But back to the news reportage and commentary. It is not that I don’t get annoyed watching the endless Israeli TV news coverage, with its over-reliance on IDF sources, paucity of independent analysis and shouting down of dissident voices. But as someone who is among that 70+ percent under attack – although I hasten to add, not in the besieged south of the country where life has more or less come to a halt and most people have barely seen the light of day for that period – I expect, if not empathy, but at least some degree of background knowledge of the Arab-Israeli conflict and a grasp of what is happening on the ground on the part of commentators who claim to speak authoritatively both within and outside the conflict area.
True, the pictures from Gaza look bad, inclining one to sympathize with the underdog, those apparently suffering the most. Israel has a very low casualty toll compared to Gaza where the scenes are horrific. Israeli citizens are well protected by the highly successful Iron Dome, which has downed some 90 percent of rockets that have threatened towns and cities. Most citizens (but not all) have access to a shelter or safe room, although they are not necessarily close to one if they are on the roads or the street. Gazan citizens, on the other hand, go unprotected. Their leaders – Hamas – are hiding deep underground, using the people overhead as a shield. Much of their weaponry is stored in schools, hospitals and mosques. Only the other day UNWRA apologized to Israel for the discovery of a weapons cache under one of their schools.
This latest scenario has repeated itself every few years. Instead of improving their citizens’ quality of life – better housing, education, health system, developing tourist facilities (hey! They have a long coastline on the Mediterranean; Gaza could be a tourist’s paradise!) – Hamas’ is bent, if not on destroying, then on making life hell for the “Zionist entity” on its doorstep. Ever since Hamas came to govern the Gaza Strip in 2007, the citizens of southern Israel have been targeted by rocket fire, sometimes more, sometimes less, but rarely ceasing for more than a few months. This is an intolerable situation.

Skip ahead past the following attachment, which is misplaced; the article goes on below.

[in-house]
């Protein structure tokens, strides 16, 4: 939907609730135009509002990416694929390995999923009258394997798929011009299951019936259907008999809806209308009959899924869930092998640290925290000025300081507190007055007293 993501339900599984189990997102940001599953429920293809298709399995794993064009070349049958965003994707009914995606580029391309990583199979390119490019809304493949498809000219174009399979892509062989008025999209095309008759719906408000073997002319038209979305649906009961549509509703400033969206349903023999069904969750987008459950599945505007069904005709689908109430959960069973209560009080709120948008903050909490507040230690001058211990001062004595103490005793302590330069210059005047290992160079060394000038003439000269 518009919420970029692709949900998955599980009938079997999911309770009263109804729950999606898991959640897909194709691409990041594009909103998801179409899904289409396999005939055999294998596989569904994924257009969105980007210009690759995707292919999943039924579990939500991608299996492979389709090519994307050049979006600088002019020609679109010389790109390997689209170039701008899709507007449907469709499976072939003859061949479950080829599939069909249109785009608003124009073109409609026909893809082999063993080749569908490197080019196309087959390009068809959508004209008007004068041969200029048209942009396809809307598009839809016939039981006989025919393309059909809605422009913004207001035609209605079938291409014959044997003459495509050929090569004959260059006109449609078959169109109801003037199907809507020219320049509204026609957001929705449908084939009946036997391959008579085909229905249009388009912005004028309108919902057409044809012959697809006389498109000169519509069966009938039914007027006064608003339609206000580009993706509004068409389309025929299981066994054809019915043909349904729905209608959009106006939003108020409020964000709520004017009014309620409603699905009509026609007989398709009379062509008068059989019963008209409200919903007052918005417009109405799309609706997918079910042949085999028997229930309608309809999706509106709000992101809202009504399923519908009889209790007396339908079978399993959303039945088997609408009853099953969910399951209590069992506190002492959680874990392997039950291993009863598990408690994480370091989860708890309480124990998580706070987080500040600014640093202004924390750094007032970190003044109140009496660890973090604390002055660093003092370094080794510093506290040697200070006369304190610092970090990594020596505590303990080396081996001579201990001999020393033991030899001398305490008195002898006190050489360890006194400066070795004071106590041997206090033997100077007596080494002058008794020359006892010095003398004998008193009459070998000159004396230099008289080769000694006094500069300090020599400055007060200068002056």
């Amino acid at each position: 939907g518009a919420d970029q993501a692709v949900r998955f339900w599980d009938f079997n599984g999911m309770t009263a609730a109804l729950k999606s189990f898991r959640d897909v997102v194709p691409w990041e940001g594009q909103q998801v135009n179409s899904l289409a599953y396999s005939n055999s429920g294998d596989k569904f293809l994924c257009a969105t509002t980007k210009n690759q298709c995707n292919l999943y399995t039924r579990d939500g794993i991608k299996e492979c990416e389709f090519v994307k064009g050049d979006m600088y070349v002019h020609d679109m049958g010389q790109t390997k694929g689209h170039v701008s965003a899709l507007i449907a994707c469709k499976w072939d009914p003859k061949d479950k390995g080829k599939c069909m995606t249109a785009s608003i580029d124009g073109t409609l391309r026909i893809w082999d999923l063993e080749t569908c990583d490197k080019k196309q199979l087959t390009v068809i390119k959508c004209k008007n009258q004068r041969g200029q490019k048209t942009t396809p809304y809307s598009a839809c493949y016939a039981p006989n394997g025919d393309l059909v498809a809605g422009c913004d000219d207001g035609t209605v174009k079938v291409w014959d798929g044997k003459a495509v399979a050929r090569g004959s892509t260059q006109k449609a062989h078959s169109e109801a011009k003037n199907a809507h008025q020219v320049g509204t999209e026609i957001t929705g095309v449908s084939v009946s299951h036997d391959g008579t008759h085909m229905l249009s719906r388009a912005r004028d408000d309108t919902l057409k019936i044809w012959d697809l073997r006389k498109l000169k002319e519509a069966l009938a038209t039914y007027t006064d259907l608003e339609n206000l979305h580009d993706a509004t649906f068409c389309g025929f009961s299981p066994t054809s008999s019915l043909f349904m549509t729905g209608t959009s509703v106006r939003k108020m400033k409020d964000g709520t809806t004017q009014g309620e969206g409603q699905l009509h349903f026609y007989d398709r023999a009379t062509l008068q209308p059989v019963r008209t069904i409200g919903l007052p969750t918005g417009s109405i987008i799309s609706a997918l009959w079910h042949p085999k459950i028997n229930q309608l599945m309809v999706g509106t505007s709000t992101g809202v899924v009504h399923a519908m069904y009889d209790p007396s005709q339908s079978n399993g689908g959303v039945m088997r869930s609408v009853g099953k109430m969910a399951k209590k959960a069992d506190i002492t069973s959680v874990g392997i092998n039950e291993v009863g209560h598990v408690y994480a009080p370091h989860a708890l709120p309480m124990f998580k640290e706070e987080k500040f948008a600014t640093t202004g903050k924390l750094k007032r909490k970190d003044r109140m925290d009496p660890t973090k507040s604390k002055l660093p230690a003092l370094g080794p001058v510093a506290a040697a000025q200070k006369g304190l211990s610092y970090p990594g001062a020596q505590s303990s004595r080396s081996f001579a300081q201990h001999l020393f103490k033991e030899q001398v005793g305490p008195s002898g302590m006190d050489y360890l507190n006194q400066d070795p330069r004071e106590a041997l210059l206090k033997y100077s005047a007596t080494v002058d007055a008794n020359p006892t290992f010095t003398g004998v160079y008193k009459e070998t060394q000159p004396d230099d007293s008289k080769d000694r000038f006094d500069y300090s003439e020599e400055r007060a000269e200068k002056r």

Gaza wasn’t always under siege. When Israel withdrew unilaterally from Gaza in 2005 Gaza was still under the Palestinian Authority. But once Hamas won the Palestinian legislative elections in 2006 and effectively took control in 2007 after they had chased out or killed the Fatah opposition, their intentions became clear (How many so-called experts have read the Hamas Charter?), and the siege began. And so unlike many of their brethren in the Palestinian territories on the West Bank of the Jordan River, the majority of citizens of Gaza remain poor, oppressed and ignorant.
True, Hamas is relatively isolated; it has few friends and is desperate for a lifeline. But it is also true that Israel needs to look at the greater picture; it should try and overcome its own siege mentality and forge some sort of alliance with its friendlier neighbors, including the Palestinian Authority (I will not go into the problematics of signing a peace agreement with the latter and giving the Palestinians a state of their own which, of course, they deserve). We live in a generally unfriendly – and that’s an understatement – neighborhood. One only has to look to the north to Syria and east to Iraq and Iran to see how unfriendly and unstable it is. We are not the only ones threatened by murderous extremists. While it is important that Israel remove the threat that Hamas poses while easing the pressure on the citizens of Gaza (Egypt, to a greater extent than Israel, holds the key to this step), it should also reach out to those who are willing to live with it in peace.